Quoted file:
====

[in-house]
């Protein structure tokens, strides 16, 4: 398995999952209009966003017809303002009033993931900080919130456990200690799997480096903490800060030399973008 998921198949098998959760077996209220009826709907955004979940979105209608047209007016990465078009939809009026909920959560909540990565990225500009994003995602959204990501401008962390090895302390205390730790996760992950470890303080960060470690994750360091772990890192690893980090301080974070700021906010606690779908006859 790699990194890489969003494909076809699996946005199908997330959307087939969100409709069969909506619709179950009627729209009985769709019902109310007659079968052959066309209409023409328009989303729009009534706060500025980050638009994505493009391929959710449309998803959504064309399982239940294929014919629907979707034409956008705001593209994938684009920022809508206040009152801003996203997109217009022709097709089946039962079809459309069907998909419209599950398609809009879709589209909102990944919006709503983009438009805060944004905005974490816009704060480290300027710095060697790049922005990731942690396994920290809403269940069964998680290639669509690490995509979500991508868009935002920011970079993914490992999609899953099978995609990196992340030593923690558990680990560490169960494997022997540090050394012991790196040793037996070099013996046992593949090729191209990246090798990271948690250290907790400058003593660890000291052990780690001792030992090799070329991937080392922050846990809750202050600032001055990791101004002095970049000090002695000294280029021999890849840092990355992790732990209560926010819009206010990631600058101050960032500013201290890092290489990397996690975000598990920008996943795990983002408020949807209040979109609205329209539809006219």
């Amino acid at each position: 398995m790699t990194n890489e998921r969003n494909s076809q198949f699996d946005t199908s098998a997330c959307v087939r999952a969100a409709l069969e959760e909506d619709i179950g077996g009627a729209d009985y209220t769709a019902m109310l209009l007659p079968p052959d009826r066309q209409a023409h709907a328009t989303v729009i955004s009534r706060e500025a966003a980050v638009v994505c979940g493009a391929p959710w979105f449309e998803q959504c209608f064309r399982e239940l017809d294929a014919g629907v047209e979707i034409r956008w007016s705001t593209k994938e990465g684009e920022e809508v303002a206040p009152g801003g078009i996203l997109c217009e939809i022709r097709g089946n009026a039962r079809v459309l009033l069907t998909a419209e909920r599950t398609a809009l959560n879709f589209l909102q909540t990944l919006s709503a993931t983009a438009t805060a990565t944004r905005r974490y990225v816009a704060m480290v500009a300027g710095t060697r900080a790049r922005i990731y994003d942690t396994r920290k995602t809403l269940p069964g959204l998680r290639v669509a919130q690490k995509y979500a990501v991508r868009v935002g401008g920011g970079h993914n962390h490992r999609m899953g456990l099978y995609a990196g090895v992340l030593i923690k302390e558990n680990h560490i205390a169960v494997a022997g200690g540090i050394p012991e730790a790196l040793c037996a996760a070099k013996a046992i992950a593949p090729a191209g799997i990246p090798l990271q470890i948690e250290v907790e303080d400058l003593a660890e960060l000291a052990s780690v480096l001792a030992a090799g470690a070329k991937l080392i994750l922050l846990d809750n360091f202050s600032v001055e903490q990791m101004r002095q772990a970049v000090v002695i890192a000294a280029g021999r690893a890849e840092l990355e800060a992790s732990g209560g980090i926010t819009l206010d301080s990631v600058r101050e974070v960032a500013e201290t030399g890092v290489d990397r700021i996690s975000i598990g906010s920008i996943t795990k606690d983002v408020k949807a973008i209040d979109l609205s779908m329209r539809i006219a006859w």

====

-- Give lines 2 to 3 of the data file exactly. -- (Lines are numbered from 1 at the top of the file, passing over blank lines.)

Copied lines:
């Protein structure tokens, strides 16, 4: 398995999952209009966003017809303002009033993931900080919130456990200690799997480096903490800060030399973008 998921198949098998959760077996209220009826709907955004979940979105209608047209007016990465078009939809009026909920959560909540990565990225500009994003995602959204990501401008962390090895302390205390730790996760992950470890303080960060470690994750360091772990890192690893980090301080974070700021906010606690779908006859 790699990194890489969003494909076809699996946005199908997330959307087939969100409709069969909506619709179950009627729209009985769709019902109310007659079968052959066309209409023409328009989303729009009534706060500025980050638009994505493009391929959710449309998803959504064309399982239940294929014919629907979707034409956008705001593209994938684009920022809508206040009152801003996203997109217009022709097709089946039962079809459309069907998909419209599950398609809009879709589209909102990944919006709503983009438009805060944004905005974490816009704060480290300027710095060697790049922005990731942690396994920290809403269940069964998680290639669509690490995509979500991508868009935002920011970079993914490992999609899953099978995609990196992340030593923690558990680990560490169960494997022997540090050394012991790196040793037996070099013996046992593949090729191209990246090798990271948690250290907790400058003593660890000291052990780690001792030992090799070329991937080392922050846990809750202050600032001055990791101004002095970049000090002695000294280029021999890849840092990355992790732990209560926010819009206010990631600058101050960032500013201290890092290489990397996690975000598990920008996943795990983002408020949807209040979109609205329209539809006219």
């Amino acid at each position: 398995m790699t990194n890489e998921r969003n494909s076809q198949f699996d946005t199908s098998a997330c959307v087939r999952a969100a409709l069969e959760e909506d619709i179950g077996g009627a729209d009985y209220t769709a019902m109310l209009l007659p079968p052959d009826r066309q209409a023409h709907a328009t989303v729009i955004s009534r706060e500025a966003a980050v638009v994505c979940g493009a391929p959710w979105f449309e998803q959504c209608f064309r399982e239940l017809d294929a014919g629907v047209e979707i034409r956008w007016s705001t593209k994938e990465g684009e920022e809508v303002a206040p009152g801003g078009i996203l997109c217009e939809i022709r097709g089946n009026a039962r079809v459309l009033l069907t998909a419209e909920r599950t398609a809009l959560n879709f589209l909102q909540t990944l919006s709503a993931t983009a438009t805060a990565t944004r905005r974490y990225v816009a704060m480290v500009a300027g710095t060697r900080a790049r922005i990731y994003d942690t396994r920290k995602t809403l269940p069964g959204l998680r290639v669509a919130q690490k995509y979500a990501v991508r868009v935002g401008g920011g970079h993914n962390h490992r999609m899953g456990l099978y995609a990196g090895v992340l030593i923690k302390e558990n680990h560490i205390a169960v494997a022997g200690g540090i050394p012991e730790a790196l040793c037996a996760a070099k013996a046992i992950a593949p090729a191209g799997i990246p090798l990271q470890i948690e250290v907790e303080d400058l003593a660890e960060l000291a052990s780690v480096l001792a030992a090799g470690a070329k991937l080392i994750l922050l846990d809750n360091f202050s600032v001055e903490q990791m101004r002095q772990a970049v000090v002695i890192a000294a280029g021999r690893a890849e840092l990355e800060a992790s732990g209560g980090i926010t819009l206010d301080s990631v600058r101050e974070v960032a500013e201290t030399g890092v290489d990397r700021i996690s975000i598990g906010s920008i996943t795990k606690d983002v408020k949807a973008i209040d979109l609205s779908m329209r539809i006219a006859w």